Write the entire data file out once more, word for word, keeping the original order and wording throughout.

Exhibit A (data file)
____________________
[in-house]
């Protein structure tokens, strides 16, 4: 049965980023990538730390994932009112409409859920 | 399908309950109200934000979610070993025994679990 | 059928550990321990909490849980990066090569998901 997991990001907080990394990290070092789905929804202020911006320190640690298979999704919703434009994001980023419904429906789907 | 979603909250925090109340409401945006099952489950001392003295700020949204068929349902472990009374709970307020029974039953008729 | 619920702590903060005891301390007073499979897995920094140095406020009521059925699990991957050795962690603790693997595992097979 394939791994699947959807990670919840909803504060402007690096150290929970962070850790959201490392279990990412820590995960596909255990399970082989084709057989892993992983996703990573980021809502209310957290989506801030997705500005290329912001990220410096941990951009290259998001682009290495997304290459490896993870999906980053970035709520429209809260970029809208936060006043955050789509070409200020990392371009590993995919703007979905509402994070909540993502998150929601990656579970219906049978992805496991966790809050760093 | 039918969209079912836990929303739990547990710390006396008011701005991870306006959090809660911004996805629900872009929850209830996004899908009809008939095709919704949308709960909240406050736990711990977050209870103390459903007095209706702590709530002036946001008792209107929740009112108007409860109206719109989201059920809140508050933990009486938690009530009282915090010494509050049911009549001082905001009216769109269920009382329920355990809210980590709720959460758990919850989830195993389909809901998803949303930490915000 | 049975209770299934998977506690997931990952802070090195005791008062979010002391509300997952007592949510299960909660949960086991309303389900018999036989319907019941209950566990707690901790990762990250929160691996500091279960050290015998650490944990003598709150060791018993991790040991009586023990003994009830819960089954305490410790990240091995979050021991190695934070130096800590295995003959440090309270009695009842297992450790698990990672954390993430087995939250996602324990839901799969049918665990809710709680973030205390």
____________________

[in-house]
């Protein structure tokens, strides 16, 4: 049965980023990538730390994932009112409409859920 | 399908309950109200934000979610070993025994679990 | 059928550990321990909490849980990066090569998901 997991990001907080990394990290070092789905929804202020911006320190640690298979999704919703434009994001980023419904429906789907 | 979603909250925090109340409401945006099952489950001392003295700020949204068929349902472990009374709970307020029974039953008729 | 619920702590903060005891301390007073499979897995920094140095406020009521059925699990991957050795962690603790693997595992097979 394939791994699947959807990670919840909803504060402007690096150290929970962070850790959201490392279990990412820590995960596909255990399970082989084709057989892993992983996703990573980021809502209310957290989506801030997705500005290329912001990220410096941990951009290259998001682009290495997304290459490896993870999906980053970035709520429209809260970029809208936060006043955050789509070409200020990392371009590993995919703007979905509402994070909540993502998150929601990656579970219906049978992805496991966790809050760093 | 039918969209079912836990929303739990547990710390006396008011701005991870306006959090809660911004996805629900872009929850209830996004899908009809008939095709919704949308709960909240406050736990711990977050209870103390459903007095209706702590709530002036946001008792209107929740009112108007409860109206719109989201059920809140508050933990009486938690009530009282915090010494509050049911009549001082905001009216769109269920009382329920355990809210980590709720959460758990919850989830195993389909809901998803949303930490915000 | 049975209770299934998977506690997931990952802070090195005791008062979010002391509300997952007592949510299960909660949960086991309303389900018999036989319907019941209950566990707690901790990762990250929160691996500091279960050290015998650490944990003598709150060791018993991790040991009586023990003994009830819960089954305490410790990240091995979050021991190695934070130096800590295995003959440090309270009695009842297992450790698990990672954390993430087995939250996602324990839901799969049918665990809710709680973030205390």